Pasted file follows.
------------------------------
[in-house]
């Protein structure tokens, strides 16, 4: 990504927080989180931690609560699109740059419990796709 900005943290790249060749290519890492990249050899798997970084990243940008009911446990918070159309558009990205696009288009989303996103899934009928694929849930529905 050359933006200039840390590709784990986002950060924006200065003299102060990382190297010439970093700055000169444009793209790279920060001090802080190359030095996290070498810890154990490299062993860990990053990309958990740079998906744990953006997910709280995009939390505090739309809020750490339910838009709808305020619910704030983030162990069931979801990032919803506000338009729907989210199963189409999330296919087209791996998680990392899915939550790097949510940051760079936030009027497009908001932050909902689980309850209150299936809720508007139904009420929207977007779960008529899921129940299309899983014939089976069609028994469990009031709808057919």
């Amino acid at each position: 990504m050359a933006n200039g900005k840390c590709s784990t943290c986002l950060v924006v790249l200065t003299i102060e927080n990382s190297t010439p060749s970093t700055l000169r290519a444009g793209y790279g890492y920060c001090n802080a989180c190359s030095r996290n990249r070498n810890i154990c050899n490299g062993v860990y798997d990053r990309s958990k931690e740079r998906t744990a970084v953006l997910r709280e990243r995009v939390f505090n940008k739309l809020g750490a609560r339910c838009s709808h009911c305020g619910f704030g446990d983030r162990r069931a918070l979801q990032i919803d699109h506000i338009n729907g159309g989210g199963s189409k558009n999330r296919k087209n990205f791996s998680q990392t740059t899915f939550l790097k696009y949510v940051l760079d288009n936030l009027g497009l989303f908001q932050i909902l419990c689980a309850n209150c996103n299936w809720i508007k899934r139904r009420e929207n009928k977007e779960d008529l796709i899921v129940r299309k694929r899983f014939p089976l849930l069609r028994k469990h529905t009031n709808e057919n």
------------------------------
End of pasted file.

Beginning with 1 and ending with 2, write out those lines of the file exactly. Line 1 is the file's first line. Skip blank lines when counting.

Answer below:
[in-house]
């Protein structure tokens, strides 16, 4: 990504927080989180931690609560699109740059419990796709 900005943290790249060749290519890492990249050899798997970084990243940008009911446990918070159309558009990205696009288009989303996103899934009928694929849930529905 050359933006200039840390590709784990986002950060924006200065003299102060990382190297010439970093700055000169444009793209790279920060001090802080190359030095996290070498810890154990490299062993860990990053990309958990740079998906744990953006997910709280995009939390505090739309809020750490339910838009709808305020619910704030983030162990069931979801990032919803506000338009729907989210199963189409999330296919087209791996998680990392899915939550790097949510940051760079936030009027497009908001932050909902689980309850209150299936809720508007139904009420929207977007779960008529899921129940299309899983014939089976069609028994469990009031709808057919």